Skip Ribbon Commands
Skip to main content
Skip over global navigation links
U.S. Department of Health and Human Services

1.4 Relevant NIMS Principles for the Healthcare Coalition

The National Incident Management System (NIMS) was released by the U.S. Department of Homeland Security (DHS) on March 1, 2004, and a formal revision was published on December 18, 2008.[8] NIMS provides national guidance for government agencies, non-governmental organizations, and the private sector to prevent, protect against, respond to, and recover from all hazards. All domestic response organizations are required to follow its guidance to be eligible for Federal preparedness funding and to participate in emergency response in the U.S. The remainder of this chapter explains NIMS concepts that are relevant to the functions of a Healthcare Coalition during emergency response.[9]

1.4.1 Preparedness versus Response Organizations

A major focus of NIMS is on preparedness. Many organizations are involved in initiatives to enhance preparedness within and across levels of government. These initiatives often rely on committee meetings, teleconferences, and e-mail communications. Hospital associations, EMS councils, non-profit organizations, local emergency planning committees (LEPC), and public health/public safety agencies have all served as coordinating mechanisms for preparedness.[10] While these platforms, which are generally referred to in NIMS as “preparedness organizations” (see Exhibit 1-4), can be effective for preparedness planning, they can be problematic if used for emergency response due to their non-emergency nature and lack of 24/7 availability.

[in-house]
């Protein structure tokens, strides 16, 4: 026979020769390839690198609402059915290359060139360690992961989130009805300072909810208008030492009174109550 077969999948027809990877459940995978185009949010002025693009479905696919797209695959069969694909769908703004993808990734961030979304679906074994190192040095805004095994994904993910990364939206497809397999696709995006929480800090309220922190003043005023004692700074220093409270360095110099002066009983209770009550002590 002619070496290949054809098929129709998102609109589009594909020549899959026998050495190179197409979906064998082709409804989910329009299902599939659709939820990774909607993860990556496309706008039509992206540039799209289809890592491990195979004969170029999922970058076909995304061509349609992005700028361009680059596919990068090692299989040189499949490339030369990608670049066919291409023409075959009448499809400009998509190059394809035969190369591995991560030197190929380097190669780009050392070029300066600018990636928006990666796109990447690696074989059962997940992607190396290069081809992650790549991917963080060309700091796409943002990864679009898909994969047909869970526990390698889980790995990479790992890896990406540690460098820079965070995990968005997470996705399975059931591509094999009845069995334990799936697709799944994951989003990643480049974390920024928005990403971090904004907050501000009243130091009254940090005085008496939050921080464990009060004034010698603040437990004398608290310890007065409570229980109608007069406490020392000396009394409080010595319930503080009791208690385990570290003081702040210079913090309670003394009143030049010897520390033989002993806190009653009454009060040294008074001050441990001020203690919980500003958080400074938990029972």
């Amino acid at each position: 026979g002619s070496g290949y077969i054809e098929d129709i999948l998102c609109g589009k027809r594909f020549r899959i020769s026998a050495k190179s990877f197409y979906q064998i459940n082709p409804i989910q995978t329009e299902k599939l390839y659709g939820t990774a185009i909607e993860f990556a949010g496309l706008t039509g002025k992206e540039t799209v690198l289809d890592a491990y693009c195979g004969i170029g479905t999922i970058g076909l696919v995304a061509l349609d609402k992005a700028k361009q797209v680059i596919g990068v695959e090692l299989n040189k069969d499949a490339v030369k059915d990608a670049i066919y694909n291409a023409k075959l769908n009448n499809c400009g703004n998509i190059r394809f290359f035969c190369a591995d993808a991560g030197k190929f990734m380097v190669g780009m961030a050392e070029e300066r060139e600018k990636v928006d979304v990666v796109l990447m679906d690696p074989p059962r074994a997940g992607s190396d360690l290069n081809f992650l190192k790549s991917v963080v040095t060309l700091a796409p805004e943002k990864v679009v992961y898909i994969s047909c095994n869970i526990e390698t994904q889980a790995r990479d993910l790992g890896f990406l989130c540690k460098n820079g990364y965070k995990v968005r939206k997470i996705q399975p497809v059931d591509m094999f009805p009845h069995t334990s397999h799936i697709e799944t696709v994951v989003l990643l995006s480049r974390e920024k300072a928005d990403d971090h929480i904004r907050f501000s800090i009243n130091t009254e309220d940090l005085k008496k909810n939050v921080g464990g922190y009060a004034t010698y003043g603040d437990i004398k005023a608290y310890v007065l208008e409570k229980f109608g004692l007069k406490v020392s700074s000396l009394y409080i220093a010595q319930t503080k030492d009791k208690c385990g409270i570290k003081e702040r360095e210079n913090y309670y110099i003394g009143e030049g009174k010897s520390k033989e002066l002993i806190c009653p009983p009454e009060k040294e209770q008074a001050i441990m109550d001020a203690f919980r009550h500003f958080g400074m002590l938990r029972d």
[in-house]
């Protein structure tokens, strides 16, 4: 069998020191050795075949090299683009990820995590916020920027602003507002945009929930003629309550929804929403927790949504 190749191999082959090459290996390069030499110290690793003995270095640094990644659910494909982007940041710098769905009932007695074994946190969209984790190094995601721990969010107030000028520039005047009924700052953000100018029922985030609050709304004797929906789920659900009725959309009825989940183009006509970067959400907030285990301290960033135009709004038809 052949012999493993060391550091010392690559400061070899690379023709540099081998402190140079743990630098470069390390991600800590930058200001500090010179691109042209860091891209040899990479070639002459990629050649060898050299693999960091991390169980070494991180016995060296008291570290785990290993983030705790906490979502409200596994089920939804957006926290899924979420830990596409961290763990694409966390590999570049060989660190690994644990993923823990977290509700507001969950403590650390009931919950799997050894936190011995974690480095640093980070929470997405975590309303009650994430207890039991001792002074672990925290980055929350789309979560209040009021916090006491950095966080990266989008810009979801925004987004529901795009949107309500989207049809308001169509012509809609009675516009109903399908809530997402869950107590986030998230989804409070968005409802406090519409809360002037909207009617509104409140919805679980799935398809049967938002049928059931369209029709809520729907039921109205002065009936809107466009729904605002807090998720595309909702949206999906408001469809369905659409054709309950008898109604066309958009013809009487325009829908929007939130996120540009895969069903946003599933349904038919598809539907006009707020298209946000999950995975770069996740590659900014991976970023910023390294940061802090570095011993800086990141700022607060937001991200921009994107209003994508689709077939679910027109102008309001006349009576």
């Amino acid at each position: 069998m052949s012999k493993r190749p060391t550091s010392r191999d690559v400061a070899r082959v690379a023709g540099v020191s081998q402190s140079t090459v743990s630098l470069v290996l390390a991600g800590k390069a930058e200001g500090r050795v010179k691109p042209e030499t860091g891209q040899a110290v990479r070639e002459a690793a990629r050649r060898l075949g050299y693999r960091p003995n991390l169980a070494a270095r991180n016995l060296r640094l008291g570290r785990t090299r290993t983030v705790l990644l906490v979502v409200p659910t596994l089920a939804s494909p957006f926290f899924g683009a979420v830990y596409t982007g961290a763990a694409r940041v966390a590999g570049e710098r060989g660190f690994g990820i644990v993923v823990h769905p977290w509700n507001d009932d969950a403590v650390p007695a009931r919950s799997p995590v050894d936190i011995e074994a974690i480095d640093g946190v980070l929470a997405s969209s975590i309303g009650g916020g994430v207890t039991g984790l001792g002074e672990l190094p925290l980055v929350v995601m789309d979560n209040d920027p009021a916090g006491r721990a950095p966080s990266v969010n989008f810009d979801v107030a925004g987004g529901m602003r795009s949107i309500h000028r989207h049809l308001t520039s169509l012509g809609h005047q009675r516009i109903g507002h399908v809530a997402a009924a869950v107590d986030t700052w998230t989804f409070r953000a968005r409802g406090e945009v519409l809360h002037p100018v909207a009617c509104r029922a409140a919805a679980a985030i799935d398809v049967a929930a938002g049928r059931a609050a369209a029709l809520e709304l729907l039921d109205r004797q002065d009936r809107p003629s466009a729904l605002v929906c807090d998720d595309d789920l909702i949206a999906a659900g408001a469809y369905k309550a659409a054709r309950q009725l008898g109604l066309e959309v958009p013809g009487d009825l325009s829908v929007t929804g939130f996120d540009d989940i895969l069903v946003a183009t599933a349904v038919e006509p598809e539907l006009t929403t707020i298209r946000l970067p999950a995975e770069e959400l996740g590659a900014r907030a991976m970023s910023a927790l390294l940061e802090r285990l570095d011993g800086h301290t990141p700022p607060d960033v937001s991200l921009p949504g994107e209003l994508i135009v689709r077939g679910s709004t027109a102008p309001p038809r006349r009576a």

Exhibit 1-4. Definition of a Preparedness Organization

According to NIMS, a preparedness organization “provides coordination for emergency management and incident response activities before a potential incident. These organizations range from groups of individuals to small committees to large standing organizations that represent a wide variety of committees, planning groups, and other organizations (e.g., Citizen Corps, Local Emergency Planning Committees, Critical Infrastructure Sector Coordinating Councils).

U.S. Department of Homeland Security, National Incident Management System (NIMS), December 18, 2008; Available at:

For healthcare planners and participants in a Healthcare Coalition, it is important to distinguish the Coalition’s “preparedness organization” from the “response organization” that is needed for emergency response and recovery (Exhibit 1-5). The latter uses the structure and processes required to “get things done” under emergency conditions.

NIMS does not define a response organization, instead focusing on the ICS organization that commands incident response. However, the National Response Framework (NRF) uses “response organization” as the title of a chapter that highlights the importance of understanding “how we as a Nation are organized to implement response actions.”[11]

It emphasizes the need to define how an organization will be configured to effectively manage its emergency response. Exhibit 1-5 highlights the contrast between a preparedness and a response organization.

Exhibit 1-5. Preparedness versus Response Organization

Preparedness Organization:

  • Provides a structure and function to manage the coordination of emergency management activities, which take place in a non-emergency context.